Cities in FUERTEVENTURA
Popular destinations SPAIN
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Geography and Landscape
The Canary Islands (Spanish: Islas Canarias) are located in the Atlantic Ocean west of Africa, at the same altitude as Morocco. The archipelago consists of seven inhabited main islands and six smaller ones.
The Canary Islands are geographically a part of Africa, but politically they have belonged to Spain since the 15th century. The archipelago consists of two provinces, under the name: Autonomous Region of the Canary Islands.Fuerteventura Satellite PhotoPhoto: Public domain
Fuerteventura is the second largest Canary Island after Tenerife. Its total area is 1731 km2 and the island is 110 kilometres long and no more than 30 kilometres wide.
Fuerteventura is located 115 kilometres from Cape Jubuy in present-day Western Sahara and consists of the main island Maxorata or Majorata, which is connected to the southern peninsula Jandía by the isthmus Istmo de la Pred.
Fuerteventura is the oldest island in the Canary Archipelago, having risen between 12 and 20 million years ago due, among other things, to volcanic activity from the Atlantic Ocean. However, the main cause of its formation has been a rise in the seabed. The last volcanic eruptions date back some ten thousand years.
To the northeast of Fuerteventura, separated by the fifteen-metre-deep strait El Río, lies the mini-island of Isla de Los Lobos. The only 6 km² island is home to a 127-metre-high extinct volcano.
Fuerteventura is fairly flat and has a reddish-brown desert landscape of sand and stones. Only in the centre are there some green oases and the north has some fertile valleys. The centre of the island is made up of a wide, elongated valley; a little further west is a 722 metre high mountain landscape with deeply incised valleys and some palm groves. From north to south, the island is further dissected by a series of extinct, eroded volcanoes.
When it rains on the island, the water mass flowing down to the valleys digs deep gullies in the hills known as 'barrancos'. These barrancos can eventually become valleys, or even gorges and ravines. On Fuerteventura you can find some barrancos in the west and the east.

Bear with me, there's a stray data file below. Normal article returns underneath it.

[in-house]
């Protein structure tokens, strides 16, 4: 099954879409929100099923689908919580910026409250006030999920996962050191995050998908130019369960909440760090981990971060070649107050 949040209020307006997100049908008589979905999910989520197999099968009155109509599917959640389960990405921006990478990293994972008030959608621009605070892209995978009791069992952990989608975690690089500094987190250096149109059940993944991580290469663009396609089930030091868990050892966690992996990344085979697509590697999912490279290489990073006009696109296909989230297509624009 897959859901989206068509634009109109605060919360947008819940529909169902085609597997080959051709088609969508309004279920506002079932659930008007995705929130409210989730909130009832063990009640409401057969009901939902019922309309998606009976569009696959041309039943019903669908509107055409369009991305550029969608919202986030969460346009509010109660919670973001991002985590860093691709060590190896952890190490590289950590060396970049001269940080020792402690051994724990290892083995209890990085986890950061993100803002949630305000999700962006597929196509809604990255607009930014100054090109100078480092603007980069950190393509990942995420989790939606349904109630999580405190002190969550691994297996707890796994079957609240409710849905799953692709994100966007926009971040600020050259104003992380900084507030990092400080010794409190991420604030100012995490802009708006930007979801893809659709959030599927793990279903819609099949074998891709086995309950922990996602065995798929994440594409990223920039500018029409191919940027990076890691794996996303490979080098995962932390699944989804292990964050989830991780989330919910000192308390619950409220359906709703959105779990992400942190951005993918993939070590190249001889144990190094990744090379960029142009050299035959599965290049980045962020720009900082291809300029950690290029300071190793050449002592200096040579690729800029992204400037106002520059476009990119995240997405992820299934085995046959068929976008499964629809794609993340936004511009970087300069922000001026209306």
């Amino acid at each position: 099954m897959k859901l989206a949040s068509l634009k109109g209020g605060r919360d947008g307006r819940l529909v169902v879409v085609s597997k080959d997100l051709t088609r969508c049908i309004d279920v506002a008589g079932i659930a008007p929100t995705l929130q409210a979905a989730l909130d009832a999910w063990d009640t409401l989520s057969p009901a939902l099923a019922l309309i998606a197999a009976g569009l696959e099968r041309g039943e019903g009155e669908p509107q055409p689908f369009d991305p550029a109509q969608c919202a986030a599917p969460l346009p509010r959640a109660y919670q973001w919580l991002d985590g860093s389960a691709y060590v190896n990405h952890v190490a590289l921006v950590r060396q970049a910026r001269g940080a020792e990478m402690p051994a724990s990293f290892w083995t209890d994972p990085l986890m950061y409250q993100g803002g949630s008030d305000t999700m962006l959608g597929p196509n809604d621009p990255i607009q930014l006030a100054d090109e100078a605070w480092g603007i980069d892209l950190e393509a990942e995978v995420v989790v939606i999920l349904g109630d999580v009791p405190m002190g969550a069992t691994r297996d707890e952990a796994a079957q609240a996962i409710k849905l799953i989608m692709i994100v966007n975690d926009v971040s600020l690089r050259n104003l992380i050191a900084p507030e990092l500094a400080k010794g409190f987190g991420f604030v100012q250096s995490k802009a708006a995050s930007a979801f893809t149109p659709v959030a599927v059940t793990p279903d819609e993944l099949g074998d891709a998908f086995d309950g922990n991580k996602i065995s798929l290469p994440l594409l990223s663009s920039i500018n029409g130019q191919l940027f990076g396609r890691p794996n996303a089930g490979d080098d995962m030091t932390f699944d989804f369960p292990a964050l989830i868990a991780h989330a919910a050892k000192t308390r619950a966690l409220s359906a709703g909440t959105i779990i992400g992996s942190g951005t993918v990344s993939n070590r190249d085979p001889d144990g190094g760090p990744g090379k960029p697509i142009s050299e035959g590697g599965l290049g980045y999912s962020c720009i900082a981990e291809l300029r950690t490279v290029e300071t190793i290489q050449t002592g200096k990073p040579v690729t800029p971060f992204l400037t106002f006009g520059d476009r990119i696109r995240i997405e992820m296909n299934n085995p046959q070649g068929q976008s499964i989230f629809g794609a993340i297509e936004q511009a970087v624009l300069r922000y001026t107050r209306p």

Central on the island and in the north are bare hills and low mountains up to about 625 meters. In the south are quite steep, bare hills and the Jandia massif, with the highest peak Pico de la Zarza, which is about 807 metres high.
Jandia MassifPhoto:Dreizung CC 3.0 Unported no changes made
In the north, near La Oliva, is the Tindaya, an approx. 400 m high volcanic cone, whose steep slopes consist of trachyte, a marble-like volcanic rock, coloured red by iron oxide. Other high peaks are the Atalaya (726 m), the Montaña Tegú (645 m), the Cuchillos (625 m), the Temejereque (511 m), the Montaña Roja (312 m), and the Calderón Hondo (227 m).
The most beautiful beaches, with a total length of 55 km, are located in the north and in the south on the east and west coast of the Jandía peninsula. In the southernmost part of the peninsula, around the lighthouse at Playa del Matorral is a green marshland area that has been declared a protected nature reserve due to its special flora. The golden yellow and white beaches were created by lime deposits from marine animals over a period of tens of thousands of years; the dark sand and pebble beaches consist of crushed lava rock.
In the extreme north-east lies a beautiful dune area, El Jable (20 km2), which together with the island of Los Lobos has been a protected nature reserve since 1982: Parque Natural Dunas de Correlajo-Isla de Lobos. Special here is the phenomenon of 'walking dunes', which are dunes that move a few centimetres every year due to the wind.
The west coast is dotted with rugged cliffs and small bays here and there.
Evers, K. / Gran Canaria, Fuerteventura, Lanzarote
Gawin, I. / Fuerteventura
Grimm, P. / Lanzarote & Fuerteventura
Lipps, S. / Fuerteventura
Schütte, H. / Fuerteventura
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